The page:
the gaze for smalltalk
while my sister let me squirm?  I have that gaze,
those lemon ices, and have
those iced 2 lanes, stories to beat the living hell,
made up of the dust dreams vent,
of enlisted flesh and now the flush of private numbers,
women soothed by letters home,
and by the ends of letters home in new materials,
leaving this dead light, this
inaccurate dark where deer must slip back
through the pine wall, into the place
where summer's been, where summer's thickening,
disobliging time, attracting a man
from loss, from woods and instruments,
from shavings the times seem,
the strewn mahogany and spruce, littering
flats men leave, scuffing as they leave
across hardwood, jackstraw


     The day returns to her.  She squints, stands,
stretches before the bank
of needles and bright spools, deep-textured
furlings, catching the light she weighs
in keener adaptations.  Here's wine and recipe,
so many contract dates and slim lights
to be broken.

     She thinks the least of it, steps stairs to rooms
nobody's occupied for decades,
remembering the looks of the old men, half-becoming
summer ice, herself, at 12, already
breaking hearts for love, turning from hearts to wine
and prickings of career, to wine from eyes
that seemed to flash with her own daylight,
and seemed to wince as rain
turned lovers partisan.

     She might, she thinks, decline, and might as well,
as conversations go, be pierced,
drawn through, as her own dreams had been, enjoying
such good nights and suitable couture,
by the moonlight then, or by these quick bells,
slowed for company, so young and given
to feeling something like.

     She would have this understood.  And she would sip
till kinds of underglow smiled back,
until the looks of things, the noisemaking ends
to all the troubled flexing,
encouraged brides to seek in homecomings for families,
out of the rains called home, away from the newsreels
called to their own kinds
of servicing.

     She walks that way, presenting herself like charm
down paths among the park sitters, among
these brothers left to boast or sort their own recriminations,
having been touched by field kill
and by well-governed deployments, sitting
beneath elm limbs and city chestnuts,
dreaming themselves whole, and of the limbs
last light or rains appropriate.

     She would be pressed again and be respectably attended.
She would be pleased by exercise
or by the balance of a sentence, be drawn again
into the reach of a good story, who motions
cheaper forms, or now enacts by her hard will
the measures of her partners, the losses
of friends made serve, herself made serve
the purgatories of their choices, leaving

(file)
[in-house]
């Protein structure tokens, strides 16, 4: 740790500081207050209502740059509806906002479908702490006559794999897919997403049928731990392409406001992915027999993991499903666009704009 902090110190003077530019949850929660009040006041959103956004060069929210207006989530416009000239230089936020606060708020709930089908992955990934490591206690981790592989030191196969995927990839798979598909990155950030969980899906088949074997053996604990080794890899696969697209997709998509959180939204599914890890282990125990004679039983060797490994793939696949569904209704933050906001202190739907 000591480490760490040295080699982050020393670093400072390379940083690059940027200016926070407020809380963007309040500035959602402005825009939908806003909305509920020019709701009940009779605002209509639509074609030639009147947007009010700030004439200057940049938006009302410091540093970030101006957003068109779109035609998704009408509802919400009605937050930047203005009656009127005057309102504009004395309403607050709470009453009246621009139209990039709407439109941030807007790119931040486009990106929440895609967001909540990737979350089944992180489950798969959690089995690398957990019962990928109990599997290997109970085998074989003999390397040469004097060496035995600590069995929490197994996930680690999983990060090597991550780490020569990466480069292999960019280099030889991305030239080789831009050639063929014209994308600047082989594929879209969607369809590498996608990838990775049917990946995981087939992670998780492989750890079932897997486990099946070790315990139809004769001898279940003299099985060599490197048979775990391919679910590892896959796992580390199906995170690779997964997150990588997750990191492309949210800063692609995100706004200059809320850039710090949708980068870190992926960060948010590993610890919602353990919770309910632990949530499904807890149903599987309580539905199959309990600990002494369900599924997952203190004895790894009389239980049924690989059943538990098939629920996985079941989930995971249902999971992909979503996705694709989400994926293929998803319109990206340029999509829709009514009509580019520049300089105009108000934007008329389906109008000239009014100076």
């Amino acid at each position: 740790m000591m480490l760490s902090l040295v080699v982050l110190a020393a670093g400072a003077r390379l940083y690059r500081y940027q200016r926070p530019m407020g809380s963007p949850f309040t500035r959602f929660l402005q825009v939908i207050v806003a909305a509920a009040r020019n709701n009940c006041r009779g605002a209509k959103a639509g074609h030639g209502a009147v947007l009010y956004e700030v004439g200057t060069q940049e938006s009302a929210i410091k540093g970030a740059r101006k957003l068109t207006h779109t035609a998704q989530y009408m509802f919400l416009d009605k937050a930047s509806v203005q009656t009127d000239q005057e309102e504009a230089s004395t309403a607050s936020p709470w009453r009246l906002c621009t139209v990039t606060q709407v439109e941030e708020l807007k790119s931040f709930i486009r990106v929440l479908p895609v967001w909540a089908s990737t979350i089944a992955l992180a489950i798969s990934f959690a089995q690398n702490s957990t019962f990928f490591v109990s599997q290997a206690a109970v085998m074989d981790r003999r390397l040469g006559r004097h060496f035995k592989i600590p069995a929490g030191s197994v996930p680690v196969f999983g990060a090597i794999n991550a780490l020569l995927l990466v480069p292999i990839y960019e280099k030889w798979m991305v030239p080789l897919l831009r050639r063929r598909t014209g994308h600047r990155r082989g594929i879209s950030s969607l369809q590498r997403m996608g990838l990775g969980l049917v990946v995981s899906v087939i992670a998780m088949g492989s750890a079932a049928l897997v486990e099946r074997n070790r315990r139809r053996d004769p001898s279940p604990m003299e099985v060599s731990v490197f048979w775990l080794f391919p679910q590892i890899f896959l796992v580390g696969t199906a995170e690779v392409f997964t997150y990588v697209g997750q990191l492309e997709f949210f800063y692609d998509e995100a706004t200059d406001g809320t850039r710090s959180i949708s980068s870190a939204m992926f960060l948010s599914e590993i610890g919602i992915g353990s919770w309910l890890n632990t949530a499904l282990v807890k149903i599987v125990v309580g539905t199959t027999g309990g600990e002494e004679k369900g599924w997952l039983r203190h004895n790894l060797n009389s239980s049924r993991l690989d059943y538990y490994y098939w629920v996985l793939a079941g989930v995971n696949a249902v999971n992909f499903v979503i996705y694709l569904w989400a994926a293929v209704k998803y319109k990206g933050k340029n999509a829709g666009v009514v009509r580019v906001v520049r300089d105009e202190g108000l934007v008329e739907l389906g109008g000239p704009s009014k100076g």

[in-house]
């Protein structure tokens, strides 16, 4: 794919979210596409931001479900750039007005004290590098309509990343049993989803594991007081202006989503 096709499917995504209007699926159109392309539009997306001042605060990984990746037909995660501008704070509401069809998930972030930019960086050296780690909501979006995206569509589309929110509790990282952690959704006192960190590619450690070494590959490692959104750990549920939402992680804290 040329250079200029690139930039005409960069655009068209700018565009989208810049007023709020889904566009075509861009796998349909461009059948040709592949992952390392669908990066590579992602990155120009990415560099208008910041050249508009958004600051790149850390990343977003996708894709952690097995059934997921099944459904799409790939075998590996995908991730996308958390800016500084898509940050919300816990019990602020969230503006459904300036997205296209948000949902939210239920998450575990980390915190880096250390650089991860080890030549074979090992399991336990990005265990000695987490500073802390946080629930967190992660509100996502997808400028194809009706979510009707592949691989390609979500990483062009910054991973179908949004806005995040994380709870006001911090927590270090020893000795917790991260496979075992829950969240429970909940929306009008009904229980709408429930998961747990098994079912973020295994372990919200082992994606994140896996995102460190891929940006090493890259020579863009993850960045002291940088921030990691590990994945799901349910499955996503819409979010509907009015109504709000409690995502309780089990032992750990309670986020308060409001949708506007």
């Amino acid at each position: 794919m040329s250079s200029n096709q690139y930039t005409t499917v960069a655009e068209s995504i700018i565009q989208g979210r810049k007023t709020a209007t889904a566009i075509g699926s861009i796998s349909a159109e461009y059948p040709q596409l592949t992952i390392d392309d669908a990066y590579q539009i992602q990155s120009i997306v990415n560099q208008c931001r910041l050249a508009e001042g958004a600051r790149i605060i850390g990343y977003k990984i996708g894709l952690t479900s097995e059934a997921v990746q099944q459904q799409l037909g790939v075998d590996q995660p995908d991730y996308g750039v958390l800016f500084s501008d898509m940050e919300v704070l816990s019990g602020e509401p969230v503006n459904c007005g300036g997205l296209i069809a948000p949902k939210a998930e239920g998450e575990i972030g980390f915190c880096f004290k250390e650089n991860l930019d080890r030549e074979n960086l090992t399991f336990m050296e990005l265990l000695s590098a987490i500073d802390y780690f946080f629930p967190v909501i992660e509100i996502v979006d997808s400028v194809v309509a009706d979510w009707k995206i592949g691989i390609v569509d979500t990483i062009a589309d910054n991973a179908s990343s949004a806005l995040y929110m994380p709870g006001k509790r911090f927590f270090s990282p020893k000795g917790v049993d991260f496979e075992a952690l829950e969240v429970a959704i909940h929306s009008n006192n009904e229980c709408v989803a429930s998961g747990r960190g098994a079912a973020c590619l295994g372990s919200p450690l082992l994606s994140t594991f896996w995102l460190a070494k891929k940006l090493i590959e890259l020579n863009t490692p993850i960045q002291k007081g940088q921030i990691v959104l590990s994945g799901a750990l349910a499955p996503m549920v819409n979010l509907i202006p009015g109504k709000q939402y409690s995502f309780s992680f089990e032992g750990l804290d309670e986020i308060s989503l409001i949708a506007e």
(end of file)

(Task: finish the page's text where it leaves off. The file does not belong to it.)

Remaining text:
the city cleared, except for young men
like her brother, a city's clutter
and curbs to step down
and redress.


     I fled old friends accused, fled beer
and smoke, midnight partiers, driving
my own account, and putting a ghostly edge
on all the finer chiselling,
receiving the quarters and local stones,
accepting the swatches and live hens,
listening to a woman's own glad breathing
over platesful, each paying as each can,
and I, paying as I can, as if a man by time
to make good on a question.
-- And she, that stands here, ill and healing,
in fatal partnership:  what would I be
to her, her own physician relative, would
she be but Barb, swaying with wine
and scraps, stillness such as her own brother
might inspire, himself pine-still, flattening,
seeing her fingers reach if only to abandon,
her pin-boy's grips, reaching deeply down
into a history of yard-goods, unable to handle
threads, to manage the shears grown dull,
catching the mind's chaste light, the murmurs
above the stormy cushions and the couch sleeves.
-- She lifts her wine while spools of color
seem to chirr, while she enrolls herself, and,
in that loud serenity, lets every dream begin,
the machine-driven spools go on as if by their own power.
What live apologies!  What poor love's
seasonals!  What voice but this, life-sized,
and blood but this, rattling mountain ice,
and no one listening!  A woman could get
to this hard place.  And I, remembering,
could find how glass accumulates, hearing
the crouped, cramped kids, the grandpas
speaking from the hearts of epidemic, the glass
voices ushering a healer into side rooms,
through decades of side rooms seamed
with cautions and condolence...


     So glass accumulates.  And so her own
grey strokes, sheathings fashioned, fit
     to soften powers of apparel, attitudes
toward color and metallic applique.
     Life-sized and lingering, goodness knows!
She eases from barrens
     on this near sleep, steps rooms I seem
to have lived in idly, a pieced ship,
     beached, behind lowered glass retained,
considering the deckhands labored at,
     the lifeboats teetering and awaiting seas.
She sets the air almost aflame,
     with too much light, too much necessity,
involving a man and streets,